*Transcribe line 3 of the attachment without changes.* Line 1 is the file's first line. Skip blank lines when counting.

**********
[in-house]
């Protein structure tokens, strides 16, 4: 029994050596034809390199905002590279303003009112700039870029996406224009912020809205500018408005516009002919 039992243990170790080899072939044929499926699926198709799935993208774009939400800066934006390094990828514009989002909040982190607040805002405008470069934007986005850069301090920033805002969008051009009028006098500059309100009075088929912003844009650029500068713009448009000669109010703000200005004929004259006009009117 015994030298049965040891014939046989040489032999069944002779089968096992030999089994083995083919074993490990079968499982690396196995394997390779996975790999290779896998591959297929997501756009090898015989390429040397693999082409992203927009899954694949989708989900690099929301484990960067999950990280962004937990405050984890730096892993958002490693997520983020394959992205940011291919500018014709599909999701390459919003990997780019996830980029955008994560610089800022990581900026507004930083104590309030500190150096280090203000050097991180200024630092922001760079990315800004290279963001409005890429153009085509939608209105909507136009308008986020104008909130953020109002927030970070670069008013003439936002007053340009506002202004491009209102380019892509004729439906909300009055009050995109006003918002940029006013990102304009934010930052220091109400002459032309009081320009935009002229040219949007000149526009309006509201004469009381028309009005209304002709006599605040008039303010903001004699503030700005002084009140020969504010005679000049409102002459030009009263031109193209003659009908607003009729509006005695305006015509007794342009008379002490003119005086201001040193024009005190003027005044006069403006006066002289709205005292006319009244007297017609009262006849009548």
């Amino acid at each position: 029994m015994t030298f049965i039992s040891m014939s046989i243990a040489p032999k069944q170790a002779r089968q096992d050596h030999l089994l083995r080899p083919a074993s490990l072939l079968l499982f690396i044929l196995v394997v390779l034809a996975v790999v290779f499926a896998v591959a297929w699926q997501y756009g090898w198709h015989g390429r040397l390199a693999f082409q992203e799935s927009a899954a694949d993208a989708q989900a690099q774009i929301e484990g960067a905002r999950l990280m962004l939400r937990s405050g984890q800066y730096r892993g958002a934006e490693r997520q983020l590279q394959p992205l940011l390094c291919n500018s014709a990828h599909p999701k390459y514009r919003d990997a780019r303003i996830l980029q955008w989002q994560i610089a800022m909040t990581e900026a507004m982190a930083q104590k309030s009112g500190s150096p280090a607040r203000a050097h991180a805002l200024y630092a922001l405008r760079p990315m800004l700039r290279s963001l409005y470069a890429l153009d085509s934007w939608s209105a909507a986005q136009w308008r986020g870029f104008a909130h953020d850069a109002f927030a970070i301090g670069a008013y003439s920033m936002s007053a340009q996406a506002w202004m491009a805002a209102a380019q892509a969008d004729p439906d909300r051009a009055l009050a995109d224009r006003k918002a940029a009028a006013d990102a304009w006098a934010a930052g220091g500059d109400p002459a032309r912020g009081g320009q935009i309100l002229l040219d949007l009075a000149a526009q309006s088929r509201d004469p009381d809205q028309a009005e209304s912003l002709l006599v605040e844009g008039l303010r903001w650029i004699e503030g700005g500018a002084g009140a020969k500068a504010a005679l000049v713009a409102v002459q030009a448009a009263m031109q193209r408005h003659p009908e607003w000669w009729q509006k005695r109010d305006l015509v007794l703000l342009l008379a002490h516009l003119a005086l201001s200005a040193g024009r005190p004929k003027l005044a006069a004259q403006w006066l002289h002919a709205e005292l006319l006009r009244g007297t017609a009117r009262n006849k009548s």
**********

């Amino acid at each position: 029994m015994t030298f049965i039992s040891m014939s046989i243990a040489p032999k069944q170790a002779r089968q096992d050596h030999l089994l083995r080899p083919a074993s490990l072939l079968l499982f690396i044929l196995v394997v390779l034809a996975v790999v290779f499926a896998v591959a297929w699926q997501y756009g090898w198709h015989g390429r040397l390199a693999f082409q992203e799935s927009a899954a694949d993208a989708q989900a690099q774009i929301e484990g960067a905002r999950l990280m962004l939400r937990s405050g984890q800066y730096r892993g958002a934006e490693r997520q983020l590279q394959p992205l940011l390094c291919n500018s014709a990828h599909p999701k390459y514009r919003d990997a780019r303003i996830l980029q955008w989002q994560i610089a800022m909040t990581e900026a507004m982190a930083q104590k309030s009112g500190s150096p280090a607040r203000a050097h991180a805002l200024y630092a922001l405008r760079p990315m800004l700039r290279s963001l409005y470069a890429l153009d085509s934007w939608s209105a909507a986005q136009w308008r986020g870029f104008a909130h953020d850069a109002f927030a970070i301090g670069a008013y003439s920033m936002s007053a340009q996406a506002w202004m491009a805002a209102a380019q892509a969008d004729p439906d909300r051009a009055l009050a995109d224009r006003k918002a940029a009028a006013d990102a304009w006098a934010a930052g220091g500059d109400p002459a032309r912020g009081g320009q935009i309100l002229l040219d949007l009075a000149a526009q309006s088929r509201d004469p009381d809205q028309a009005e209304s912003l002709l006599v605040e844009g008039l303010r903001w650029i004699e503030g700005g500018a002084g009140a020969k500068a504010a005679l000049v713009a409102v002459q030009a448009a009263m031109q193209r408005h003659p009908e607003w000669w009729q509006k005695r109010d305006l015509v007794l703000l342009l008379a002490h516009l003119a005086l201001s200005a040193g024009r005190p004929k003027l005044a006069a004259q403006w006066l002289h002919a709205e005292l006319l006009r009244g007297t017609a009117r009262n006849k009548s």